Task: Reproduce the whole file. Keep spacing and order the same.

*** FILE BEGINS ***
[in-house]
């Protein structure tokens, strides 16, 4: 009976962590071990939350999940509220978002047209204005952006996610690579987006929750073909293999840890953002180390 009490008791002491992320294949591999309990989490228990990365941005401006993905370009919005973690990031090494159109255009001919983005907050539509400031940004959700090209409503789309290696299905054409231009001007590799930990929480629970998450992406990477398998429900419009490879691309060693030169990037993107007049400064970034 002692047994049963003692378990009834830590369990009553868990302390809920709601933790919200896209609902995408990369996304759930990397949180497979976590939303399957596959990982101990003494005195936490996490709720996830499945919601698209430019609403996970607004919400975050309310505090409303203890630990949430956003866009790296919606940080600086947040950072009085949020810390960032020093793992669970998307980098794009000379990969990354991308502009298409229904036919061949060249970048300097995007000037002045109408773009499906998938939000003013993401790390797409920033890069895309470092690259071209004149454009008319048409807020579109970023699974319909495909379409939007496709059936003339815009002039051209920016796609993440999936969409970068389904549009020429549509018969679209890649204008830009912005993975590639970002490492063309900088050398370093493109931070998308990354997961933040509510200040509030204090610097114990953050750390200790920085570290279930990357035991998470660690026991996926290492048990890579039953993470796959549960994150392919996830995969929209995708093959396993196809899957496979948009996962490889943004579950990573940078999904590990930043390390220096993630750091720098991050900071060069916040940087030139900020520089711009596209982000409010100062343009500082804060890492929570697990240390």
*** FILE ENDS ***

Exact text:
[in-house]
């Protein structure tokens, strides 16, 4: 009976962590071990939350999940509220978002047209204005952006996610690579987006929750073909293999840890953002180390 009490008791002491992320294949591999309990989490228990990365941005401006993905370009919005973690990031090494159109255009001919983005907050539509400031940004959700090209409503789309290696299905054409231009001007590799930990929480629970998450992406990477398998429900419009490879691309060693030169990037993107007049400064970034 002692047994049963003692378990009834830590369990009553868990302390809920709601933790919200896209609902995408990369996304759930990397949180497979976590939303399957596959990982101990003494005195936490996490709720996830499945919601698209430019609403996970607004919400975050309310505090409303203890630990949430956003866009790296919606940080600086947040950072009085949020810390960032020093793992669970998307980098794009000379990969990354991308502009298409229904036919061949060249970048300097995007000037002045109408773009499906998938939000003013993401790390797409920033890069895309470092690259071209004149454009008319048409807020579109970023699974319909495909379409939007496709059936003339815009002039051209920016796609993440999936969409970068389904549009020429549509018969679209890649204008830009912005993975590639970002490492063309900088050398370093493109931070998308990354997961933040509510200040509030204090610097114990953050750390200790920085570290279930990357035991998470660690026991996926290492048990890579039953993470796959549960994150392919996830995969929209995708093959396993196809899957496979948009996962490889943004579950990573940078999904590990930043390390220096993630750091720098991050900071060069916040940087030139900020520089711009596209982000409010100062343009500082804060890492929570697990240390």